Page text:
An international team of radio astronomers led by Dr. Sergei Pogrebenko of the Joint Institute for VLBI in Europe (JIVE, Dwingeloo, The Netherlands) observed the system of Saturn with radio telescopes in Medicina (INAF-IRA, Italy) and Metsähovi (TKK-MRO, Finland) for several hundred hours hunting for the elusive spectral signature of the water maser spectral line. Their determination was rewarded: several areas associated with various bodies of the Saturn system demonstrated statistically significant indications of water vapour maser emission.

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Title: On the recently determined anomalous perihelion precession of Saturn
Authors: Lorenzo Iorio
(Version 4)

The astronomer E.V. Pitjeva, by analysing with the EPM2008 ephemerides a large number of planetary observations including also two years (2004-2006) of normal points from the Cassini spacecraft, phenomenologically estimated a statistically significant non-zero correction to the usual Newtonian/Einsteinian secular precession of the longitude of the perihelion of Saturn, i.e. \Delta\pi_Sat = -0.006 ±0.002 arcsec/cy; the formal, statistical error is 0.0007 arcsec/cy. It can be explained neither by any of the standard classical and general relativistic dynamical effects mismodelled/unmodelled in the force models of the EPM2008 ephemerides nor by several exotic modifications of gravity recently put forth to accommodate certain cosmological/astrophysical observations without resorting to dark energy/dark matter. Both independent analyses by other teams of astronomers and further processing of larger data sets from Cassini will be helpful in clarifying the nature and the true existence of the anomalous precession of the perihelion of Saturn.

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Cassini Finds Mysterious New Aurora on Saturn
Saturn has its own unique brand of aurora that lights up the polar cap, unlike any other planetary aurora known in our solar system. This odd aurora revealed itself to one of the infrared instruments on NASA's Cassini spacecraft.

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Title: Saturn Forms by Core Accretion in 3.4 Myr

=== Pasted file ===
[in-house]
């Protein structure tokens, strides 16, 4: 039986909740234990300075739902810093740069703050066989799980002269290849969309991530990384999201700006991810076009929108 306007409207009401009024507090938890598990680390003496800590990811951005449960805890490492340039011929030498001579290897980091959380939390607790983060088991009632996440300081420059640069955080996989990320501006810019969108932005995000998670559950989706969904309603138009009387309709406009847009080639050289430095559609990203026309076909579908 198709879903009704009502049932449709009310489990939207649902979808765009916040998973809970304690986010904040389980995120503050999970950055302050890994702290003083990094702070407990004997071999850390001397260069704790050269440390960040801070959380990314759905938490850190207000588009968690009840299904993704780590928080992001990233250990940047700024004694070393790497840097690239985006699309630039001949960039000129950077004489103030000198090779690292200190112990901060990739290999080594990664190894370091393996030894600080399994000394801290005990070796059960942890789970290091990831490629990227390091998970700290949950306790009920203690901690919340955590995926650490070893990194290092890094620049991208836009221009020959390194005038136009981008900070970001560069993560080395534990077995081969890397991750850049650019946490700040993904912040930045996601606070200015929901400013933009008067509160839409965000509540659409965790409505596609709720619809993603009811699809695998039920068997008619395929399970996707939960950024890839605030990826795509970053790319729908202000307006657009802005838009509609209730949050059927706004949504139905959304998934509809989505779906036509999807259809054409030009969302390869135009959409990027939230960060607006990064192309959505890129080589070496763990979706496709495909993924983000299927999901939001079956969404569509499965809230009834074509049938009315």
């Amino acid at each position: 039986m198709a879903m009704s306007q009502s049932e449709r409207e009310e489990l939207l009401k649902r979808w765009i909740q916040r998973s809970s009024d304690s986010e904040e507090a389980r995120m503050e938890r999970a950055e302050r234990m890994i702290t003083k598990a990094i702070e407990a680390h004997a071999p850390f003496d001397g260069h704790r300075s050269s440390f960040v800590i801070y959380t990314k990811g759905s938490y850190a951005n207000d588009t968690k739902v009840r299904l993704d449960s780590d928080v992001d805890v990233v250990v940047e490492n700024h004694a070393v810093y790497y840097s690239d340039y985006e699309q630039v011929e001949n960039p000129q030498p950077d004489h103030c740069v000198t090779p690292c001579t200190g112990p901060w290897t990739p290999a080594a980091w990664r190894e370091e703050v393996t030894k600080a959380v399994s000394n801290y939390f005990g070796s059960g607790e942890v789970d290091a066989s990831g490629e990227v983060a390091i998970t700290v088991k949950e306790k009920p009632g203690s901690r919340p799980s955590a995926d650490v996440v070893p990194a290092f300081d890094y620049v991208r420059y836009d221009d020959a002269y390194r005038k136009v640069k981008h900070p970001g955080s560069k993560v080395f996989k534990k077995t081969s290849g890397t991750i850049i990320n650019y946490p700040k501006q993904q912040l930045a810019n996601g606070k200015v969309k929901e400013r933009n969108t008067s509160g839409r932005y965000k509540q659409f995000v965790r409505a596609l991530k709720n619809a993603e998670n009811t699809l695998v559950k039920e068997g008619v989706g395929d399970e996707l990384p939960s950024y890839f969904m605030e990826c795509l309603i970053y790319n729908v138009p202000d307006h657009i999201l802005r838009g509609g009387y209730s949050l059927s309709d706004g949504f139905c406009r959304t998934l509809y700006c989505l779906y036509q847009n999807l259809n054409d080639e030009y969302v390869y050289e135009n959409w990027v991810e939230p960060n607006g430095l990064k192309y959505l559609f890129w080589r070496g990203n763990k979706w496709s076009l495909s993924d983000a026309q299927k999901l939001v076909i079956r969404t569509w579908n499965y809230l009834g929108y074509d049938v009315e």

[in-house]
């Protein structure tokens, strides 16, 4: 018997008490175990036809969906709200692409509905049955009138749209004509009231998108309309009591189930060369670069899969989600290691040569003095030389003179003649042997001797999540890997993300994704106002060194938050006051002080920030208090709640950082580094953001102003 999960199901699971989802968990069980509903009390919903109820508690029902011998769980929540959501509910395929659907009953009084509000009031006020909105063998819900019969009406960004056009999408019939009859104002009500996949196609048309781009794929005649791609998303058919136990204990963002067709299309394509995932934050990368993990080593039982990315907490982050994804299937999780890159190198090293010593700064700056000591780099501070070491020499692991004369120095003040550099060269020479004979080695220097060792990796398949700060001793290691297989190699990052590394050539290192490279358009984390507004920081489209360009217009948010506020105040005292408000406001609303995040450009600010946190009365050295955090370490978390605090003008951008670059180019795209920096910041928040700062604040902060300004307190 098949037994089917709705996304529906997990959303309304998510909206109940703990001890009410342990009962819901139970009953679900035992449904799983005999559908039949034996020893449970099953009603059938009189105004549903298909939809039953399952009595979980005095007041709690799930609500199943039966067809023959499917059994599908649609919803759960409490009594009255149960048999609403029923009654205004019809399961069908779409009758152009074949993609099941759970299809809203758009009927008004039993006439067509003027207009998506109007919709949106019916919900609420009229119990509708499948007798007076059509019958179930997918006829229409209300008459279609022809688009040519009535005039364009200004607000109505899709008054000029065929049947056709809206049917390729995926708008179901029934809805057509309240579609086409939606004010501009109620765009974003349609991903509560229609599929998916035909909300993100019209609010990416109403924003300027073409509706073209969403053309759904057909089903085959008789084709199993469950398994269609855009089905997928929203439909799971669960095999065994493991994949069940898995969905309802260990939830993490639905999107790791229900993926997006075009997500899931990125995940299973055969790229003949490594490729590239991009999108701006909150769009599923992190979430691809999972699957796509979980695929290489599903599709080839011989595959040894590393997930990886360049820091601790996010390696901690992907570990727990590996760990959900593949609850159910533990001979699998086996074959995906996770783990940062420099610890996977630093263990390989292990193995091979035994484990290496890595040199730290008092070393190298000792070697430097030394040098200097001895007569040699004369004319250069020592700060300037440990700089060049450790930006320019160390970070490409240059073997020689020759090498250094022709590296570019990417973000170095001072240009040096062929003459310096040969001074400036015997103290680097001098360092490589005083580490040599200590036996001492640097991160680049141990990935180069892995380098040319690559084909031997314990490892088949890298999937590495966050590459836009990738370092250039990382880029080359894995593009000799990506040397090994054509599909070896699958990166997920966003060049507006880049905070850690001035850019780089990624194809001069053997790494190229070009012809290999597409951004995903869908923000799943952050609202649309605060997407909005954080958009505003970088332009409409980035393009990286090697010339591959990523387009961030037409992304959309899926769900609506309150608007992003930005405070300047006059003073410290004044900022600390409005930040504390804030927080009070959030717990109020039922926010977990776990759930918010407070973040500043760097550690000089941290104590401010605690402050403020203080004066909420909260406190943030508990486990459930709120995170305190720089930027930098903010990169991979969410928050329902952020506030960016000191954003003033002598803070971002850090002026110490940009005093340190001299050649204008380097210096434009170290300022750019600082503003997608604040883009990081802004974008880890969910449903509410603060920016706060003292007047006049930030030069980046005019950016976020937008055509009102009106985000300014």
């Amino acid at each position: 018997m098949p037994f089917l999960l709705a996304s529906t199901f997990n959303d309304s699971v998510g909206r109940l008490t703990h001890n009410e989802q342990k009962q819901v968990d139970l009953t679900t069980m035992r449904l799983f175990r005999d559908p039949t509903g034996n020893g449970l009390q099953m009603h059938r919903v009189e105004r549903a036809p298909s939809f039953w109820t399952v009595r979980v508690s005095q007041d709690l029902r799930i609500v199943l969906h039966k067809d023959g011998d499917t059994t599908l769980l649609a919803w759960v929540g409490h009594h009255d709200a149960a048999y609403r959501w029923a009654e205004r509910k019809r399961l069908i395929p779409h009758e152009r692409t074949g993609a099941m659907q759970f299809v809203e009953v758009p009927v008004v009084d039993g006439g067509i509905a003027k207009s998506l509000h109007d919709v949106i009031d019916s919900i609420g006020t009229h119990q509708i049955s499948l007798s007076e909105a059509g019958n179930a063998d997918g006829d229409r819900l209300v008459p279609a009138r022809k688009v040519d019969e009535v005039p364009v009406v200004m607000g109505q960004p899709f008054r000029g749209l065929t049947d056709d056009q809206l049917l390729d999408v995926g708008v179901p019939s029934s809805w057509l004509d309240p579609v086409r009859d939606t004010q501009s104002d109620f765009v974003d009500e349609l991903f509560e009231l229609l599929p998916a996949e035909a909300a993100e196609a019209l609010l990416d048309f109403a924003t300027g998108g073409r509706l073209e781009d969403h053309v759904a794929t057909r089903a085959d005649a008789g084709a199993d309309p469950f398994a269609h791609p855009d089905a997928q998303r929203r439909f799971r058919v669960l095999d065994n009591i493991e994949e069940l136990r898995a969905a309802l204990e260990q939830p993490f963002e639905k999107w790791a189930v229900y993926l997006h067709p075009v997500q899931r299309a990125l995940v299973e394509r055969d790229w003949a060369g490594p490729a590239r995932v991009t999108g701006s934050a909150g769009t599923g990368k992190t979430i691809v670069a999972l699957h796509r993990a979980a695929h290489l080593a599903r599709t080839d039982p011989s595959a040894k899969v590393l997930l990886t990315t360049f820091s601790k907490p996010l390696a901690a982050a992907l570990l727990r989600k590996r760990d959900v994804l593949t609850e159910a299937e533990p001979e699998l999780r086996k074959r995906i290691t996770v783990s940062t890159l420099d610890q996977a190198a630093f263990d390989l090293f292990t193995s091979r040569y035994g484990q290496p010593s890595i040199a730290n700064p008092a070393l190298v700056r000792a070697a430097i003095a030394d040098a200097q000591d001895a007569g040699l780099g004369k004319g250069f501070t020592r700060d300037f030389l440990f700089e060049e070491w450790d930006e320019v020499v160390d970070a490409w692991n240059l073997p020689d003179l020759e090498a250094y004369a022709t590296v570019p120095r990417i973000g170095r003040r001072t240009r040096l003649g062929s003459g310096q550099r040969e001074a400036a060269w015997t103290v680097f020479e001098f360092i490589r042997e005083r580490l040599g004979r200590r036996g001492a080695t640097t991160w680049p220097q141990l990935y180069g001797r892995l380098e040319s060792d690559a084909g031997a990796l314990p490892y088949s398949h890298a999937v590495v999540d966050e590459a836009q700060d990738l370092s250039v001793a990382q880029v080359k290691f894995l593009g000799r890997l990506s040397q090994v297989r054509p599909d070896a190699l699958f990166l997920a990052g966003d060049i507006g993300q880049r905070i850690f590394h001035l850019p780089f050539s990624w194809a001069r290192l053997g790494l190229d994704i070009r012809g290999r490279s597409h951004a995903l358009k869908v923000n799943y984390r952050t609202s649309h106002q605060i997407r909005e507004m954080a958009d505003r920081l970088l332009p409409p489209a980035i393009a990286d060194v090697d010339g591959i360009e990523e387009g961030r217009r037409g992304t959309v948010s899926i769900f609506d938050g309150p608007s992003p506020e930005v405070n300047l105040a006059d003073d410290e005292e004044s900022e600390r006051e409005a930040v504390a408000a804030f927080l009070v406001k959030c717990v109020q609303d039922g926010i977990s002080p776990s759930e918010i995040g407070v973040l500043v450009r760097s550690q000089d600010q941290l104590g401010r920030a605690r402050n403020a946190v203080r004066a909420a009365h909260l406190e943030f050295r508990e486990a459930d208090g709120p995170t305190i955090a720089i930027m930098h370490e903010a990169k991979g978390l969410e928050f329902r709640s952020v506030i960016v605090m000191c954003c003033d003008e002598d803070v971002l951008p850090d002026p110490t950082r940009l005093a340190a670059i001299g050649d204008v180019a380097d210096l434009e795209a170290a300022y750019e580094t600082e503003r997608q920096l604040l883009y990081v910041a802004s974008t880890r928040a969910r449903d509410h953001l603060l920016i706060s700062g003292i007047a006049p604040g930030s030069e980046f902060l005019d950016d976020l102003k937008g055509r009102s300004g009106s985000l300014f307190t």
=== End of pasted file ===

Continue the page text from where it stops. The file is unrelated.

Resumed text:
Authors: Sarah E. Dodson-Robinson (1), Peter Bodenheimer (2), Gregory Laughlin (2), Karen Willacy (3), Neal J. Turner (3), C. A. Beichman (1) ((1) NASA Exoplanet Science Institute, (2) UCO/Lick Observatory, (3) JPL)

We present two new in situ core accretion simulations of Saturn with planet formation timescales of 3.37 Myr (model S0) and 3.48 Myr (model S1), consistent with observed protostellar disk lifetimes. In model S0, we assume rapid grain settling reduces opacity due to grains from full interstellar values (Podolak 2003). In model S1, we do not invoke grain settling, instead assigning full interstellar opacities to grains in the envelope. Surprisingly, the two models produce nearly identical formation timescales and core/atmosphere mass ratios. We therefore observe a new manifestation of core accretion theory: at large heliocentric distances, the solid core growth rate (limited by Keplerian orbital velocity) controls the planet formation timescale. We argue that this paradigm should apply to Uranus and Neptune as well.

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Observations from NASAs Cassini spacecraft have been used to build, for the first time, a 3-D picture of the sources of intense radio emissions in Saturns magnetic field, known as the Saturn Kilometric Radiation (SKR).
The results will be presented by Dr Baptiste Cecconi, of LESIA, Observatoire de Paris, at the European Planetary Science Congress on Tuesday 23rd September.
The SKR radio emissions are generated by high-energy electrons spiralling around magnetic field lines threaded through Saturns auroras. Previous Cassini observations have shown that the SKR is closely correlated with the intensity of Saturns UV aurora and the pressure of the solar wind.
The measurements were made using Cassinis Radio and Plasma Wave Science (RPWS) experiment.